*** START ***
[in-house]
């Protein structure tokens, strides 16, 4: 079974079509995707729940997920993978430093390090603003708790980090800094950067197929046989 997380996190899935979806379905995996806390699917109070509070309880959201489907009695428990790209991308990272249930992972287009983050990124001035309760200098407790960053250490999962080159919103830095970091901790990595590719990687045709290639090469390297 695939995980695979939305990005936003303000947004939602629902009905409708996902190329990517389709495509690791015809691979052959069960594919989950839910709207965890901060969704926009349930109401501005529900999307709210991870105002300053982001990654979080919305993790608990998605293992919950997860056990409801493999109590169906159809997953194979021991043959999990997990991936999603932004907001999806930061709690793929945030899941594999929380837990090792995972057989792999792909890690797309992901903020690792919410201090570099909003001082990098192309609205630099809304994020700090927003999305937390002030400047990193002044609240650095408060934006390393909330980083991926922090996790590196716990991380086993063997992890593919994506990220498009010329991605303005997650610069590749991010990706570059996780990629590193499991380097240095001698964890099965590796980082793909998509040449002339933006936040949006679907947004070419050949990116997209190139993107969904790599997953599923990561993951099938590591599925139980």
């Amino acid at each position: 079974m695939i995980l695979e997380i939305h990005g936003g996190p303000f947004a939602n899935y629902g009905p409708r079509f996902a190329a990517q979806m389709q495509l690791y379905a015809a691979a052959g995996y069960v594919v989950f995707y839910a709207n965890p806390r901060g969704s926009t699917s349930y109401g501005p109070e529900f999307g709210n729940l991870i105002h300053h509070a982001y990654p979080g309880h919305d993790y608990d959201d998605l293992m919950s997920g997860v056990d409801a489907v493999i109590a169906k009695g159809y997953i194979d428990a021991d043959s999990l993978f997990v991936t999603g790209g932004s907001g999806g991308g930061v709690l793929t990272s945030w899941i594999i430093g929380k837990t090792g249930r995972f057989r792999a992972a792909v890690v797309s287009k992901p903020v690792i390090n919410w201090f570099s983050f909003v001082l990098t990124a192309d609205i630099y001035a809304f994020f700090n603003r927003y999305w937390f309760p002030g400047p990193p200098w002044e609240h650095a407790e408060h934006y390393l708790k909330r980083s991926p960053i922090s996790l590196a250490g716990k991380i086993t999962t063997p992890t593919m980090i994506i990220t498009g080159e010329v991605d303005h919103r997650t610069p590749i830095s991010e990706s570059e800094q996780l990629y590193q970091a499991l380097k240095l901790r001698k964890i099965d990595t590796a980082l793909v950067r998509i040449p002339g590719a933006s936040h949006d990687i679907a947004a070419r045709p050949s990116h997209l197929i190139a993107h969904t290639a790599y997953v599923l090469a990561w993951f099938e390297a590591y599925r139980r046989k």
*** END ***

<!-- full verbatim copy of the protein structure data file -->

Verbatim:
[in-house]
């Protein structure tokens, strides 16, 4: 079974079509995707729940997920993978430093390090603003708790980090800094950067197929046989 997380996190899935979806379905995996806390699917109070509070309880959201489907009695428990790209991308990272249930992972287009983050990124001035309760200098407790960053250490999962080159919103830095970091901790990595590719990687045709290639090469390297 695939995980695979939305990005936003303000947004939602629902009905409708996902190329990517389709495509690791015809691979052959069960594919989950839910709207965890901060969704926009349930109401501005529900999307709210991870105002300053982001990654979080919305993790608990998605293992919950997860056990409801493999109590169906159809997953194979021991043959999990997990991936999603932004907001999806930061709690793929945030899941594999929380837990090792995972057989792999792909890690797309992901903020690792919410201090570099909003001082990098192309609205630099809304994020700090927003999305937390002030400047990193002044609240650095408060934006390393909330980083991926922090996790590196716990991380086993063997992890593919994506990220498009010329991605303005997650610069590749991010990706570059996780990629590193499991380097240095001698964890099965590796980082793909998509040449002339933006936040949006679907947004070419050949990116997209190139993107969904790599997953599923990561993951099938590591599925139980």
């Amino acid at each position: 079974m695939i995980l695979e997380i939305h990005g936003g996190p303000f947004a939602n899935y629902g009905p409708r079509f996902a190329a990517q979806m389709q495509l690791y379905a015809a691979a052959g995996y069960v594919v989950f995707y839910a709207n965890p806390r901060g969704s926009t699917s349930y109401g501005p109070e529900f999307g709210n729940l991870i105002h300053h509070a982001y990654p979080g309880h919305d993790y608990d959201d998605l293992m919950s997920g997860v056990d409801a489907v493999i109590a169906k009695g159809y997953i194979d428990a021991d043959s999990l993978f997990v991936t999603g790209g932004s907001g999806g991308g930061v709690l793929t990272s945030w899941i594999i430093g929380k837990t090792g249930r995972f057989r792999a992972a792909v890690v797309s287009k992901p903020v690792i390090n919410w201090f570099s983050f909003v001082l990098t990124a192309d609205i630099y001035a809304f994020f700090n603003r927003y999305w937390f309760p002030g400047p990193p200098w002044e609240h650095a407790e408060h934006y390393l708790k909330r980083s991926p960053i922090s996790l590196a250490g716990k991380i086993t999962t063997p992890t593919m980090i994506i990220t498009g080159e010329v991605d303005h919103r997650t610069p590749i830095s991010e990706s570059e800094q996780l990629y590193q970091a499991l380097k240095l901790r001698k964890i099965d990595t590796a980082l793909v950067r998509i040449p002339g590719a933006s936040h949006d990687i679907a947004a070419r045709p050949s990116h997209l197929i190139a993107h969904t290639a790599y997953v599923l090469a990561w993951f099938e390297a590591y599925r139980r046989k």